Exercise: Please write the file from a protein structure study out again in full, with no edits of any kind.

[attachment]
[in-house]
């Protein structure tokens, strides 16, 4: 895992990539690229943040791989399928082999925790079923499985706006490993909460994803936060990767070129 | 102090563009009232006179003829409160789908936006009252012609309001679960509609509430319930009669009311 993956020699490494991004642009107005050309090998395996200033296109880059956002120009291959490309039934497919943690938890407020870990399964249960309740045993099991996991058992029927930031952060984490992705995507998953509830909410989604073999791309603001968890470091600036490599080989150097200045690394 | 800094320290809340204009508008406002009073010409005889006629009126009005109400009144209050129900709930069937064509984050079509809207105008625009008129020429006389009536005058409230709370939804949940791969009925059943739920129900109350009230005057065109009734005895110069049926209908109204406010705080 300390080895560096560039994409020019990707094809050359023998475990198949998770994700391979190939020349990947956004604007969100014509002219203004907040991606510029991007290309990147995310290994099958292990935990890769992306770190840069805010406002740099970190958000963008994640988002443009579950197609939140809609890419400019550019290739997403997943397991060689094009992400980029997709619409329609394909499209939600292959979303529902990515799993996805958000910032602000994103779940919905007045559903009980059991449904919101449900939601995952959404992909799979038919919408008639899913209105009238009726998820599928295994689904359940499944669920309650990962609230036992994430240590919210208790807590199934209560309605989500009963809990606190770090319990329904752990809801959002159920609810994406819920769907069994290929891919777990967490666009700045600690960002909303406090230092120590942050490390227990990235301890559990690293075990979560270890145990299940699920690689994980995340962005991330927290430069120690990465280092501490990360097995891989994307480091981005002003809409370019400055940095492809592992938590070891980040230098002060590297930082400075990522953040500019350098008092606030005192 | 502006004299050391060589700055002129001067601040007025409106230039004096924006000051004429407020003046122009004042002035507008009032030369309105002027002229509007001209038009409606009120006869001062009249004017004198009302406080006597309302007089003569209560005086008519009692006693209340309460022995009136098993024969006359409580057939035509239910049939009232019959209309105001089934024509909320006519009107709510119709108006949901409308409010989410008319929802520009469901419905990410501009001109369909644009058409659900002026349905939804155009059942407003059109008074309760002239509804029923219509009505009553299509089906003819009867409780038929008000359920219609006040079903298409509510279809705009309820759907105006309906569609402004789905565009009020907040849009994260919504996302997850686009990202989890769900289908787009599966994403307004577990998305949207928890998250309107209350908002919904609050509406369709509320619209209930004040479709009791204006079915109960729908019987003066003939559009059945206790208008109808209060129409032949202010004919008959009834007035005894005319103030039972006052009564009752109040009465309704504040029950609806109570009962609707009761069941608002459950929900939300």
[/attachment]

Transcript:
[in-house]
């Protein structure tokens, strides 16, 4: 895992990539690229943040791989399928082999925790079923499985706006490993909460994803936060990767070129 | 102090563009009232006179003829409160789908936006009252012609309001679960509609509430319930009669009311 993956020699490494991004642009107005050309090998395996200033296109880059956002120009291959490309039934497919943690938890407020870990399964249960309740045993099991996991058992029927930031952060984490992705995507998953509830909410989604073999791309603001968890470091600036490599080989150097200045690394 | 800094320290809340204009508008406002009073010409005889006629009126009005109400009144209050129900709930069937064509984050079509809207105008625009008129020429006389009536005058409230709370939804949940791969009925059943739920129900109350009230005057065109009734005895110069049926209908109204406010705080 300390080895560096560039994409020019990707094809050359023998475990198949998770994700391979190939020349990947956004604007969100014509002219203004907040991606510029991007290309990147995310290994099958292990935990890769992306770190840069805010406002740099970190958000963008994640988002443009579950197609939140809609890419400019550019290739997403997943397991060689094009992400980029997709619409329609394909499209939600292959979303529902990515799993996805958000910032602000994103779940919905007045559903009980059991449904919101449900939601995952959404992909799979038919919408008639899913209105009238009726998820599928295994689904359940499944669920309650990962609230036992994430240590919210208790807590199934209560309605989500009963809990606190770090319990329904752990809801959002159920609810994406819920769907069994290929891919777990967490666009700045600690960002909303406090230092120590942050490390227990990235301890559990690293075990979560270890145990299940699920690689994980995340962005991330927290430069120690990465280092501490990360097995891989994307480091981005002003809409370019400055940095492809592992938590070891980040230098002060590297930082400075990522953040500019350098008092606030005192 | 502006004299050391060589700055002129001067601040007025409106230039004096924006000051004429407020003046122009004042002035507008009032030369309105002027002229509007001209038009409606009120006869001062009249004017004198009302406080006597309302007089003569209560005086008519009692006693209340309460022995009136098993024969006359409580057939035509239910049939009232019959209309105001089934024509909320006519009107709510119709108006949901409308409010989410008319929802520009469901419905990410501009001109369909644009058409659900002026349905939804155009059942407003059109008074309760002239509804029923219509009505009553299509089906003819009867409780038929008000359920219609006040079903298409509510279809705009309820759907105006309906569609402004789905565009009020907040849009994260919504996302997850686009990202989890769900289908787009599966994403307004577990998305949207928890998250309107209350908002919904609050509406369709509320619209209930004040479709009791204006079915109960729908019987003066003939559009059945206790208008109808209060129409032949202010004919008959009834007035005894005319103030039972006052009564009752109040009465309704504040029950609806109570009962609707009761069941608002459950929900939300």